The Blessing Of A Burden
Contributed by Davon Huss on Nov 23, 2019 (message contributor)
Summary: Let’s talk about the blessing of a burden (From Craig Groeschel's book, "Weird: Because Normal Isn't Working")
Charley McCardle- a man I stayed with in the hospital until he died and gave me a burden to go into hospice work
Blessings come in many shapes, colors, and sizes. It’s natural to give thanks for good things: “Thank you, God for blessing me with good health.” “I’m so grateful- I got a raise!” “God has blessed us with another child. This time it’s a girl.” “God gave us a great deal on a new home. What a blessing!”
God’s blessings, however, aren’t always bigger, better, and beautiful. In fact, I truly believe that God gifts us with some unusual blessings. Might not even call this a blessing, more like burden
Thesis: Let’s talk about the blessing of a burden
What’s our burden?
Remember Popeye the Sailor Man. “I fights to the finish, ‘cause I eats me spinach- I’m Popeye the Sailor Man! Toot! Toot!” Whenever his archenemy, Brutus, attacked, kidnapped, or insulted Popeye’s girlfriend, Olive Oyl, our hero would finally reach his limit and shout, “That’s all I can stands; I can’t stands no more!” So he’d swallow a can of spinach and crush Brutus
May God give us a Popeye moment. A moment when God blesses us with a holy burden: something that bothers us so deeply, we are moved from complacency to action. My God bless us with something that unsettles us, disturbs us, and upsets us. If we let him God will show us something that makes our hearts ache. He will bless us with a burden
“Why in the world would I want a burden?” Most of us feel good when we avoid burdens- after all, isn’t life hard enough? It’s natural to want to avoid pain- even others who are in pain. But God didn’t put us here on earth just to feel good and enjoy ourselves. He doesn’t give us our lives so we can master techniques in avoiding pain. He puts us here to make a difference.
If we want to grow closer to God, if we want our values to be his values, then we need to become vigilant for opportunities where he wants to bless us with a burden. He wants to move us beyond our self focused, natural understanding of his blessings and into an others focused, extraordinary experience of his character. What is your burden? Share 3 areas that provide some spinach for our Popeye moments and might help us to identify our burden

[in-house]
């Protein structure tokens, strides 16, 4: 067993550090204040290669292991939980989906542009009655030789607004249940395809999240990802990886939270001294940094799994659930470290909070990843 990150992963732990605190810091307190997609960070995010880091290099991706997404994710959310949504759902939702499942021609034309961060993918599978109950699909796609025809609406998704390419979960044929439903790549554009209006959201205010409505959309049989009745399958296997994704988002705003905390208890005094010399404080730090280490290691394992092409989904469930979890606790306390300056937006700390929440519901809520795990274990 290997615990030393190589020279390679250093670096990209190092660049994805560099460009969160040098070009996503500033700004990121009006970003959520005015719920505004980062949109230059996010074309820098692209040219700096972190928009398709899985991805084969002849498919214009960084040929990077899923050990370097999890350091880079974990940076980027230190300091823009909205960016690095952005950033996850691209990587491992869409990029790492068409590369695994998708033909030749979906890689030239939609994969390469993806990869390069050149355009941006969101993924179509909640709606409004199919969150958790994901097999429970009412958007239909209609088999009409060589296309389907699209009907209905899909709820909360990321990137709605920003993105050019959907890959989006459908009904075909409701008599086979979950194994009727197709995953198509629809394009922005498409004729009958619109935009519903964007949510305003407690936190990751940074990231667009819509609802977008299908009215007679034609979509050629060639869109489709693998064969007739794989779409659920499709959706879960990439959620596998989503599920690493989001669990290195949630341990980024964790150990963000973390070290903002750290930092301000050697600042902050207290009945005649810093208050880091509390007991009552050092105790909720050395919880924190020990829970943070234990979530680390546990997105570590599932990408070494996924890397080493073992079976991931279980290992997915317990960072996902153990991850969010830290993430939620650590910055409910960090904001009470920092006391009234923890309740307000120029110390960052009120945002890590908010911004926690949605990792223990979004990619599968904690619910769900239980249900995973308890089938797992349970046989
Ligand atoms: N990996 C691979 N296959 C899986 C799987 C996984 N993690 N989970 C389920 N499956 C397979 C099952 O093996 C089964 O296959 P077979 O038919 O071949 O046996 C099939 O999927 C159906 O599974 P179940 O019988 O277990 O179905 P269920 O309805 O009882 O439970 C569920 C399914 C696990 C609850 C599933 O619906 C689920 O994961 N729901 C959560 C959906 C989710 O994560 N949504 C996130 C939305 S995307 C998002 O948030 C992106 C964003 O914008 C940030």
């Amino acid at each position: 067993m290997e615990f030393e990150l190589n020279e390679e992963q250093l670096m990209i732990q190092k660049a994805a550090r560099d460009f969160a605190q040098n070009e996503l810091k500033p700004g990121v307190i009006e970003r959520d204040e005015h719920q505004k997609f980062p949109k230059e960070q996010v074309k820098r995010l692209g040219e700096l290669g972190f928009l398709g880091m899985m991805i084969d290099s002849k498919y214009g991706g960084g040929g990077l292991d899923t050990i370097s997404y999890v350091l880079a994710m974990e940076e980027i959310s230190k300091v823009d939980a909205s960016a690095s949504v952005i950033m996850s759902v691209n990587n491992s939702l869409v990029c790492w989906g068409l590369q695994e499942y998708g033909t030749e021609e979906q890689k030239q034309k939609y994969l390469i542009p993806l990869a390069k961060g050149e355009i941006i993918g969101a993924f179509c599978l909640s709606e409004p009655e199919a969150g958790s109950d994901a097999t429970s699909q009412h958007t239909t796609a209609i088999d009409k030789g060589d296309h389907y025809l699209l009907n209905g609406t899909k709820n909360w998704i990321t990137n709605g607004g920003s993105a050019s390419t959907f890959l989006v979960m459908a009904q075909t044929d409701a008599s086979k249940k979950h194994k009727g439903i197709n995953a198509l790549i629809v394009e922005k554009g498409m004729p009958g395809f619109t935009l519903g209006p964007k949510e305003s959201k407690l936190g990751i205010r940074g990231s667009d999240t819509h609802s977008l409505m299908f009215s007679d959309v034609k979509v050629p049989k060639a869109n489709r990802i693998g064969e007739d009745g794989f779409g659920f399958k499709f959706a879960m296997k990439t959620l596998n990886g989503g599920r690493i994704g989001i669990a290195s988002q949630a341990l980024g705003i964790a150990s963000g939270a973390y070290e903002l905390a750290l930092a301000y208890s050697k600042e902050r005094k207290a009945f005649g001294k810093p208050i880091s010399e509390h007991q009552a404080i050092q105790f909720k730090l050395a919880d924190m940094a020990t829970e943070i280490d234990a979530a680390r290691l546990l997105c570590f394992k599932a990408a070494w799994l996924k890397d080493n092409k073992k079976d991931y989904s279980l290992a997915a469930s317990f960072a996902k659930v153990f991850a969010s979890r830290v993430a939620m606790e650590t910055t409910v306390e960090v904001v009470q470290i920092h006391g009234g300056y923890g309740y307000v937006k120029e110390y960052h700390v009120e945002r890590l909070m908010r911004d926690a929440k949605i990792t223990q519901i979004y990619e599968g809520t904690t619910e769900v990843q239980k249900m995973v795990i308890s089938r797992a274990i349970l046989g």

1. Building blocks and broken pieces
What breaks your heart? What is it in life that moves us to tears or turns our stomach? What injustice crushes us and, if we let it, will keep us awake at night?
Nehemiah is a great example of a heartbroken man blessed with a holy burden. When he found out that the walls of Jerusalem were destroyed, he became distraught. God’s people were vulnerable to attack, and Nehemiah could barely stomach his discomfort: “They said to me, “Those who survived the exile and are back in the province are in great trouble and disgrace. The wall of Jerusalem is broken down, and its gates have been burned with fire.” When I heard these things, I sat down and wept. For some days I mourned and fasted and prayed before the God of heaven.” Nehemiah 1:3, 4, NIV. Nehemiah was moved to tears and for several days he denied his body food so he could pray. Nehemiah was discovering that God was blessing him with a burden to rebuild the walls.
We see so many people in need today that we can easily become callous with acceptance and indifference. When was the last time we felt our hearts pierced by the suffering of another person? At the intersection when the homeless woman looked us in the eye? When we met the fifth grader embarrassed because he’s never learned to read in his inner city school? When the young teen girl giving a manicure shared about her unexpected pregnancy?
What is it that strikes a blow to our hearts when we hear about it?
2. A holy discontent
What makes us angry? I know that anger can get us into trouble so what makes us upset?
Not talking about pet peeves, nor am I talking about things like war, terrorism, or our sinful condition. These things may be good starting points, but I’m hoping we will uncover something specific that makes us upset (dare I say angry), something that moves us on behalf of God.
Moses offers us a picture of a person channeling his holy discontent. Since he was a Hebrew raised in an Egyptian home, Moses had a heart for his people. One day he happened upon an Egyptian beating a Hebrew slave, something inside him snapped. He had a Popeye moment and couldn’t “stands it no more.” Unable to contain his emotion, Moses unleashed his outrage on the Egyptian, taking his life (Exodus 2:12). While this calls for another sermon (on anger), Moses demonstrated the passionate power needed to lead his people’s exodus from the land. So it’s not surprising, then, years later after God had humbled him, that God chose Moses to confront Pharaoh and demand his people’s freedom. Just as God used Nehemiah to do what others considered impossible, so God used Moses to lead the Israelites out of Egyptian slavery- simply because God ignited a burden in Moses’ heart.